In my preparations to come to Taiwan I was bombarded with impressions and advice from all walks of people who have been to Taiwan: the Taiwanese who serve at the embassy, the officials who have been on stately visits, the business man who has been to trade shows, even the students who have paved the way for me and one thing all of these snippets of advice resounded in common was that “they are really nice people”. “Ha!!” I kept on thinking because I really expected no less from any one of them. You’re supposed to say these things I thought, who would admit publicly that a particular race or people were selfish, superficial, and rude or even the dreaded racist. I decided then that I would just ignore all of that and board the plane with an open mind.

 

 

From the moment the guide picked us up at the airport I began to understand this “niceness” that everyone spoke of. He was so helpful ensuring that we all got our monies changed and that we were all okay, ready to go out of his way to do as much as he could to make us comfortable. This was only the beginning.
The welcoming sounds of “Ni hao” or “Ni hao ma?” greet you everywhere you go. There is the quaint little dumplings shop I same across while spending my first two weeks at ShiDa and rest assured by the time the owners saw us approaching they would be out to welcome us in. One may say that they were just welcoming the business but there was an unmistakable sincerity in the way we were greeted and ushered in.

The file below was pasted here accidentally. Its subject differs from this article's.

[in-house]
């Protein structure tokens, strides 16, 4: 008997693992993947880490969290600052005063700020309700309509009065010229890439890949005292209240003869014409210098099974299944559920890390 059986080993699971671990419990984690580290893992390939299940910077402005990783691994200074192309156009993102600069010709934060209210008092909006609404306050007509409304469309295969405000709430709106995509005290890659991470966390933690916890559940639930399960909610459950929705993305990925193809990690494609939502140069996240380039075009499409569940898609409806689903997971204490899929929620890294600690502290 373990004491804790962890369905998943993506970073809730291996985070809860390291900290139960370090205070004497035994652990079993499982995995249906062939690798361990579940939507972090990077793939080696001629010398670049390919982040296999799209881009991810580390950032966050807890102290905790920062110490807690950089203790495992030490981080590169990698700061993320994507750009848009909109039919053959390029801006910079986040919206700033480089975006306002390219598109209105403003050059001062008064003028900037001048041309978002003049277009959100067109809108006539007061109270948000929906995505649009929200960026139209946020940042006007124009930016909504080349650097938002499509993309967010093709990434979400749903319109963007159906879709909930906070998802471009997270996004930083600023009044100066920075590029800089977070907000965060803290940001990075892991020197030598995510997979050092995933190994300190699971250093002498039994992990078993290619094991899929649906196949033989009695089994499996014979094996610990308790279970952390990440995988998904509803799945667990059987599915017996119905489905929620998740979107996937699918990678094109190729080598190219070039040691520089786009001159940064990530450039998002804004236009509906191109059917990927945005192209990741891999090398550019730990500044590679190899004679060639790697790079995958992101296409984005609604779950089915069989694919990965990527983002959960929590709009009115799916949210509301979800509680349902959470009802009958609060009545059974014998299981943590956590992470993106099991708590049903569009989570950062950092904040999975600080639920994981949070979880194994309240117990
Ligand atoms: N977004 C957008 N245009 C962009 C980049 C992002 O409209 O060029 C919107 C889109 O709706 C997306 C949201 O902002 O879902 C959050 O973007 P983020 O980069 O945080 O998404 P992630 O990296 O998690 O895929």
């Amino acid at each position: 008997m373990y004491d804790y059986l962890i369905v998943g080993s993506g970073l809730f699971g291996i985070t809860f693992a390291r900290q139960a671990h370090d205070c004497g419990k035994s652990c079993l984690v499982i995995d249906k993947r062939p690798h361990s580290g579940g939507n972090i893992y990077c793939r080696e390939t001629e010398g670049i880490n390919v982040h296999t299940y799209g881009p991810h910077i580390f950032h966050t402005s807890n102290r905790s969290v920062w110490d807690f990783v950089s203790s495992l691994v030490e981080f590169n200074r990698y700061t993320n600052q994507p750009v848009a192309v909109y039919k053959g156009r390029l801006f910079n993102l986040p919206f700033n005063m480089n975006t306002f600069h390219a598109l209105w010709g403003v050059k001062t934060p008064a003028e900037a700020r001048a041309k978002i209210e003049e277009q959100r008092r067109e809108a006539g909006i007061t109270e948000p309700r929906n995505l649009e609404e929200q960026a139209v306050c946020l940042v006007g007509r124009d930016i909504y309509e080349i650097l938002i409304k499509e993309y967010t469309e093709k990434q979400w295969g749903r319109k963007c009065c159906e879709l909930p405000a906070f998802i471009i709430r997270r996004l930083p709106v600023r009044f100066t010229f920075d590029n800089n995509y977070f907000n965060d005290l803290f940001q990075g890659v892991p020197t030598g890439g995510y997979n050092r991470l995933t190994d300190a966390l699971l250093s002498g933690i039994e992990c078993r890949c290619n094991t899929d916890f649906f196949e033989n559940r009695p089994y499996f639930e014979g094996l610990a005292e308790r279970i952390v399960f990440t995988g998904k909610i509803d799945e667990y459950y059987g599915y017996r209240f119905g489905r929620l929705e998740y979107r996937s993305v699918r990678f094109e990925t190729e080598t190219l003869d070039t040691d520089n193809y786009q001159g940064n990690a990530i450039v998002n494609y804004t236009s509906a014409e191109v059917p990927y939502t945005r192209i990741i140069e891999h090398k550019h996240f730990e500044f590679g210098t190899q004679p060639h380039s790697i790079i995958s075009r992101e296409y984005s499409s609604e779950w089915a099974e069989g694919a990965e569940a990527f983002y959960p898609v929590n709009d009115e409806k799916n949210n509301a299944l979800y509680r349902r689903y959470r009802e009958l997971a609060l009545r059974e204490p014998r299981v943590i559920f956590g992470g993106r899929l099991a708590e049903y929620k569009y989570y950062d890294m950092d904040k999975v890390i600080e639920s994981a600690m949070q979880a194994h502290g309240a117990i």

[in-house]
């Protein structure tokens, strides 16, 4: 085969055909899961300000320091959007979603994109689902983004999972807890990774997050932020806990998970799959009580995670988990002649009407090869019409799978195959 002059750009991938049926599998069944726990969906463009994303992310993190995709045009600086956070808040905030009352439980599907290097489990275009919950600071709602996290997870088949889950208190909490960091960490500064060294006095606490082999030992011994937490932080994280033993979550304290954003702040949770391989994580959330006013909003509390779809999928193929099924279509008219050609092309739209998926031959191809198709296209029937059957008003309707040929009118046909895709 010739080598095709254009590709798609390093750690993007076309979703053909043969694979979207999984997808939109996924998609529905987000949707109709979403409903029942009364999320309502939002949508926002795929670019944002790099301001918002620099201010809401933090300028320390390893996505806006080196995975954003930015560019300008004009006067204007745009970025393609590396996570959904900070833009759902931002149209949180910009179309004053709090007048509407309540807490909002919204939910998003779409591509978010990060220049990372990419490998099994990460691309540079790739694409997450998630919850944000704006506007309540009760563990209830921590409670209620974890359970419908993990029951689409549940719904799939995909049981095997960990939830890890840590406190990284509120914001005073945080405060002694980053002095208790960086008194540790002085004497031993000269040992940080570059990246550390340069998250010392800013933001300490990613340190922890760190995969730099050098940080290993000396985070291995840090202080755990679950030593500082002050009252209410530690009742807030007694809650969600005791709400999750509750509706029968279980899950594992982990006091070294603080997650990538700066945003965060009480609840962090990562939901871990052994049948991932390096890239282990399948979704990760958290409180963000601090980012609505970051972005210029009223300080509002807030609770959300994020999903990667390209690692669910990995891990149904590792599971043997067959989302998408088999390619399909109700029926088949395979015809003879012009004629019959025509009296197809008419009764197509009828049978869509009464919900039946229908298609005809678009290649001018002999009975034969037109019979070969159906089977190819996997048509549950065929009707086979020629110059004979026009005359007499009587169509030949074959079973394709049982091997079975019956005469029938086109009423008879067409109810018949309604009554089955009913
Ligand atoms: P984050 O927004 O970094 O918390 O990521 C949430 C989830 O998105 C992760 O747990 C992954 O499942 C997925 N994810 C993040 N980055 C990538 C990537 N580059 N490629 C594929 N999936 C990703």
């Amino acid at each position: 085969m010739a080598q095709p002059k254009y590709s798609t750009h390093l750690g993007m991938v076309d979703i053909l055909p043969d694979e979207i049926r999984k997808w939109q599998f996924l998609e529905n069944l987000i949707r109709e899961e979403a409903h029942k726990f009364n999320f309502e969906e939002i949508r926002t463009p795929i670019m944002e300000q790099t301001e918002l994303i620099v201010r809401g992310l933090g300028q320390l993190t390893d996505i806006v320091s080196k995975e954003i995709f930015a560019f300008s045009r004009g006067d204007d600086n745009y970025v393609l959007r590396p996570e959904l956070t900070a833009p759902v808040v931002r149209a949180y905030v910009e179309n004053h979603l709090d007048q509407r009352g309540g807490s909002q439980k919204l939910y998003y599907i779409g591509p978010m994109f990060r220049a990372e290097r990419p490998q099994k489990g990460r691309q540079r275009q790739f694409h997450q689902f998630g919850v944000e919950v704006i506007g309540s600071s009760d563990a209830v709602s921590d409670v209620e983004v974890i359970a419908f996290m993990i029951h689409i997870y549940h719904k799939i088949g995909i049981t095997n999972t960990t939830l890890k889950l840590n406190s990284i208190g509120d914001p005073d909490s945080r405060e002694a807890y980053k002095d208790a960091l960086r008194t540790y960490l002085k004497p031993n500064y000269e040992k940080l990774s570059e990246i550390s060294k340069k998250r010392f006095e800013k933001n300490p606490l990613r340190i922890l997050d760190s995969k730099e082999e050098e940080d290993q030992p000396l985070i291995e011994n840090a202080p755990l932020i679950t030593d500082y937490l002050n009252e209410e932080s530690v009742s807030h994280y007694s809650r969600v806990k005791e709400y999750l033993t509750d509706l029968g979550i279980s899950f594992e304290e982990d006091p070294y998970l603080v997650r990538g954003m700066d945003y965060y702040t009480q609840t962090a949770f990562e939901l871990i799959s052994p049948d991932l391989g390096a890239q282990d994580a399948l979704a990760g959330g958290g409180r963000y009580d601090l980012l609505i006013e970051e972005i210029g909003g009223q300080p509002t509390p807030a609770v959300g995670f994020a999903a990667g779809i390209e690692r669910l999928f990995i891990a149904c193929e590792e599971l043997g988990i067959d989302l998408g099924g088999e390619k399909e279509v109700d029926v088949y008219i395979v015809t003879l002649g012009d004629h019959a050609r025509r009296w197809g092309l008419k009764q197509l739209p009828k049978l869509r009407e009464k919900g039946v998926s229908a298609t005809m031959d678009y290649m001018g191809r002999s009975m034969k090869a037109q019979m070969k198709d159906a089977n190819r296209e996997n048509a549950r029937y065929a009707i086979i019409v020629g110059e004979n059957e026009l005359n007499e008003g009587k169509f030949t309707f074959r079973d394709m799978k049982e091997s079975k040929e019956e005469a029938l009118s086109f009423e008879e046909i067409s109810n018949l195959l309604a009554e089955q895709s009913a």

Taiwanese people are so friendly. The children in their carriages on the bus constantly dish out warm smiles whenever they see us. It may be that they are fascinated by the difference in our skin colour, but the innocent smile of a child is warm enough to bring a smile to your face even when you are faced with the toughest of days. Do not get me wrong, it does get lonely here sometimes, missing home and all that one is used to but between the smiles and warmth in the hearts of the people, you tend to forget your loneliness, if only for a moment, and smile back.
It’s remarkable when two or three people gather around you at a store to help in whatever way they can with whatever little English they know to help translate to the sales clerk your desires. Or the way an elderly couple on their own business would stop to give directions or even go out of their way to walk you as close as possible to your desired destination. Many a time I have been saved, by kind hearted people like this, from being lost in the streets of Taipei.
As a people, Taiwanese are very proud of who they are in that they preserve and cherish whatever history and customs that they have. From the abundance of museums to the manner in which everyone participates in tradition, for example the recently held Mid-Autumn Festival, the most beautiful part about it is that they share in these customs and traditions with all. Learning about the legend of Chang O fleeing to the moon and receiving so many gifts from Taiwanese acquaintances and friends, at the end of it all I had more than enough moon cakes and fruit to share with others.
I have been here for a month and half now and I am still amazed by the willingness of the Taiwanese people to serve and share. They are a very selfless, giving and humble people.